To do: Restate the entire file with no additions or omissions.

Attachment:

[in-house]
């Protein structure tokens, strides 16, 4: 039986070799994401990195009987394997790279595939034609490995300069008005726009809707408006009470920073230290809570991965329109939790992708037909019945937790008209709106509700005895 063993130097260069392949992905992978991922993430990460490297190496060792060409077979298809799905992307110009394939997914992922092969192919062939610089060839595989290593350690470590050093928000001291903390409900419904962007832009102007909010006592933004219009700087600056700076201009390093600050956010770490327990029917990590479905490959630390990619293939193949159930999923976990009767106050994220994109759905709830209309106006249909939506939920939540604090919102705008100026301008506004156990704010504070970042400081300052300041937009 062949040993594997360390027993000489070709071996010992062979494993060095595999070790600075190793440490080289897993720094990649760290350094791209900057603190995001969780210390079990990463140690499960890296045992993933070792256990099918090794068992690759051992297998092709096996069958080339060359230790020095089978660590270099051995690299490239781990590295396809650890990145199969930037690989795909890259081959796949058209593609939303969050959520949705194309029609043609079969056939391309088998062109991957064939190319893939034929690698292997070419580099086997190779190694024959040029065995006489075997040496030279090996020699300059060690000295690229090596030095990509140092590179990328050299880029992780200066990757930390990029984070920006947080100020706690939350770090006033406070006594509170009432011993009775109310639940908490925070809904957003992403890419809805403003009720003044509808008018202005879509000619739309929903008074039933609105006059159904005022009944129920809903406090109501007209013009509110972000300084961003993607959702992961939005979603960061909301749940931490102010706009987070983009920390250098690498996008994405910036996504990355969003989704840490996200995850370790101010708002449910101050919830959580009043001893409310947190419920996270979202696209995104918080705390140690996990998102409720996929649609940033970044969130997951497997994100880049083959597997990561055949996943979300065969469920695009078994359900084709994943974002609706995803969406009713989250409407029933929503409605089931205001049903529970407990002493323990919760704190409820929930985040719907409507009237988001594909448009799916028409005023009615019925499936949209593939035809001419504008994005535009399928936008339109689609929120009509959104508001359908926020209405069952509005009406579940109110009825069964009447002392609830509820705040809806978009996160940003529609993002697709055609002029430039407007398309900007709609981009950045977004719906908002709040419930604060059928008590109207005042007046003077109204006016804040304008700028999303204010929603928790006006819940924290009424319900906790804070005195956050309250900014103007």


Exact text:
[in-house]
């Protein structure tokens, strides 16, 4: 039986070799994401990195009987394997790279595939034609490995300069008005726009809707408006009470920073230290809570991965329109939790992708037909019945937790008209709106509700005895 063993130097260069392949992905992978991922993430990460490297190496060792060409077979298809799905992307110009394939997914992922092969192919062939610089060839595989290593350690470590050093928000001291903390409900419904962007832009102007909010006592933004219009700087600056700076201009390093600050956010770490327990029917990590479905490959630390990619293939193949159930999923976990009767106050994220994109759905709830209309106006249909939506939920939540604090919102705008100026301008506004156990704010504070970042400081300052300041937009 062949040993594997360390027993000489070709071996010992062979494993060095595999070790600075190793440490080289897993720094990649760290350094791209900057603190995001969780210390079990990463140690499960890296045992993933070792256990099918090794068992690759051992297998092709096996069958080339060359230790020095089978660590270099051995690299490239781990590295396809650890990145199969930037690989795909890259081959796949058209593609939303969050959520949705194309029609043609079969056939391309088998062109991957064939190319893939034929690698292997070419580099086997190779190694024959040029065995006489075997040496030279090996020699300059060690000295690229090596030095990509140092590179990328050299880029992780200066990757930390990029984070920006947080100020706690939350770090006033406070006594509170009432011993009775109310639940908490925070809904957003992403890419809805403003009720003044509808008018202005879509000619739309929903008074039933609105006059159904005022009944129920809903406090109501007209013009509110972000300084961003993607959702992961939005979603960061909301749940931490102010706009987070983009920390250098690498996008994405910036996504990355969003989704840490996200995850370790101010708002449910101050919830959580009043001893409310947190419920996270979202696209995104918080705390140690996990998102409720996929649609940033970044969130997951497997994100880049083959597997990561055949996943979300065969469920695009078994359900084709994943974002609706995803969406009713989250409407029933929503409605089931205001049903529970407990002493323990919760704190409820929930985040719907409507009237988001594909448009799916028409005023009615019925499936949209593939035809001419504008994005535009399928936008339109689609929120009509959104508001359908926020209405069952509005009406579940109110009825069964009447002392609830509820705040809806978009996160940003529609993002697709055609002029430039407007398309900007709609981009950045977004719906908002709040419930604060059928008590109207005042007046003077109204006016804040304008700028999303204010929603928790006006819940924290009424319900906790804070005195956050309250900014103007």